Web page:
The most famous section of the Sistine Chapel ceiling is Michelangelo’s Creation of Adam. This scene is located next to the Creation of Eve, which is the panel at the center of the room, and the Congregation of the Waters, which is closer to the altar.
The Creation of Adam differs from typical Creation scenes painted up until that time. Here, two figures dominate the scene: God on the right, and Adam on the left. God is shown inside a floating nebulous form made up of drapery and other figures. The form is supported on angels who fly without wings, but whose flight is made clear by the drapery which whips out from underneath them. God is depicted as an elderly, yet muscular, man with grey hair and a long beard which react to the forward movement of flight. This is a far cry from imperial images of God that had otherwise been created in the West dating back to the time of late antiquity. Rather than wearing royal garments and depicted as an all-powerful ruler, he wears only a light tunic which leaves much of his arms and legs exposed. One might say this is a much more intimate portrait of God because he is shown in a state that is not untouchable and remote from Man, but one which is accessible to him.
Unlike the figure of God, who is outstretched and aloft, Adam is depicted as a lounging figure who rather lackadaisically responds to God’s imminent touch. This touch will not only give life to Adam, but will give life to all mankind. It is, therefore, the birth of the human race. Adam’s body forms a concave shape which echoes the form of God’s body, which is in a convex posture inside the nebulous, floating form. This correspondence of one form to the other seems to underscore the larger idea of Man corresponding to God; that is, it seems to reflect the idea that Man has been created in the image and likeness of God – an idea with which Michelangelo had to have been familiar.
One of the questions that has been raised about this scene is the identity of the figures next to God. Given her privileged placement under the arm of God, the female figure is presumably an important one. Traditionally, she has been thought to be Eve, the future wife of Adam, who waits to the side until she is created out of Adam’s rib. More recently, however, a theory has been floated that this is actually the Virgin Mary, who takes this place of honor next to God and the child next to her, who would therefore be the Christ Child. This view is supported by the placement of God’s fingers on the child – the same fingers that the priest would use to raise the Eucharist during the Mass. Since Catholic theology holds that the Eucharist is the Body of Christ, this theological understanding would be embodied in this painting. If this latter interpretation is correct, the Creation of Adam would be intrinsically linked to the future coming of Christ, who comes to reconcile man after the sin of Adam.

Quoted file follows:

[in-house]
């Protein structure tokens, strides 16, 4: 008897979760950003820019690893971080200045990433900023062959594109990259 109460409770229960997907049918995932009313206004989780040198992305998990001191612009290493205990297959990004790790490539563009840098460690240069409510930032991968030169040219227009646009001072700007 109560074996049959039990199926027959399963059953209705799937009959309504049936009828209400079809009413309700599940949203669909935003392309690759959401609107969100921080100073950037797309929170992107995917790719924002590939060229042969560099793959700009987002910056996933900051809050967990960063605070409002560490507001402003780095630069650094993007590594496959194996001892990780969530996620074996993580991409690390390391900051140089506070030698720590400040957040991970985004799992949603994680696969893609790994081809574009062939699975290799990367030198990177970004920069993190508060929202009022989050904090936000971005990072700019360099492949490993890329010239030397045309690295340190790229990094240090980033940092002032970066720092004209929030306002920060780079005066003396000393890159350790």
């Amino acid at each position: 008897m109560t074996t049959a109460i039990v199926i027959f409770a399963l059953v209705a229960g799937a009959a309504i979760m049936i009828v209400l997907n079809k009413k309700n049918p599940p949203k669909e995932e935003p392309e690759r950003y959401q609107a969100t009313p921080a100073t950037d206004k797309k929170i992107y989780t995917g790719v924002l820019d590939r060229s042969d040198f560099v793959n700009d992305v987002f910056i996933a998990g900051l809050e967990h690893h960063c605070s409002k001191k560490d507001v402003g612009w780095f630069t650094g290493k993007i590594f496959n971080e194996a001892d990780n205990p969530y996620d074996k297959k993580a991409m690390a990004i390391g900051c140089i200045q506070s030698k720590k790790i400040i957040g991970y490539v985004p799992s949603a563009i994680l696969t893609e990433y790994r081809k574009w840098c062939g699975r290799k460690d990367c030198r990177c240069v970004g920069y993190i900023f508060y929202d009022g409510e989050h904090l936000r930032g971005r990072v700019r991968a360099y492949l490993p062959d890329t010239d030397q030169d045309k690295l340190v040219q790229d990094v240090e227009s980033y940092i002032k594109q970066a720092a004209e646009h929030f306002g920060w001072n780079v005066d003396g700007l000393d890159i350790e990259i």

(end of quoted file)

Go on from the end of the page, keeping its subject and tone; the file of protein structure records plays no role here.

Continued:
In all, the painting shows several hallmarks of Michelangelo’s painting style: the lounging position of both Adam and God, the use of bodies which are both muscular and twisting, and the painting of figures who come across as works of sculpture. It is good to remember that Michelangelo was, after all, a sculptor. Painting was not his primary area.
The Creation of Adam is one of the great jewels of Western art, though it and the rest of the Sistine Chapel ceiling suffered the ill effects of centuries of smoke that had caused the ceiling to darken considerably. It was not until 1977 that the cleaning of the ceiling was begun. The result of the cleaning was astonishing after its completion in 1989; what was once dark and drab became vivid. The change from pre-cleaning to post-cleaning was so great that some initially refused to believe that this is the way Michelangelo actually painted. Today, we have a much better understanding of Michelangelo’s palette and the world he painted, beautifully captured across the ceiling of the Sistine Chapel.
The Sistine Chapel (Michelangelo: Selected Scholarship in English), edited by William Wallace
Steinberg, Leo. “Who’s Who in Michelangelo’s Creation of Adam: A Chronology of the Picture’s Reluctant Self-Revelation.” Art Bulletin (1992): 552-566.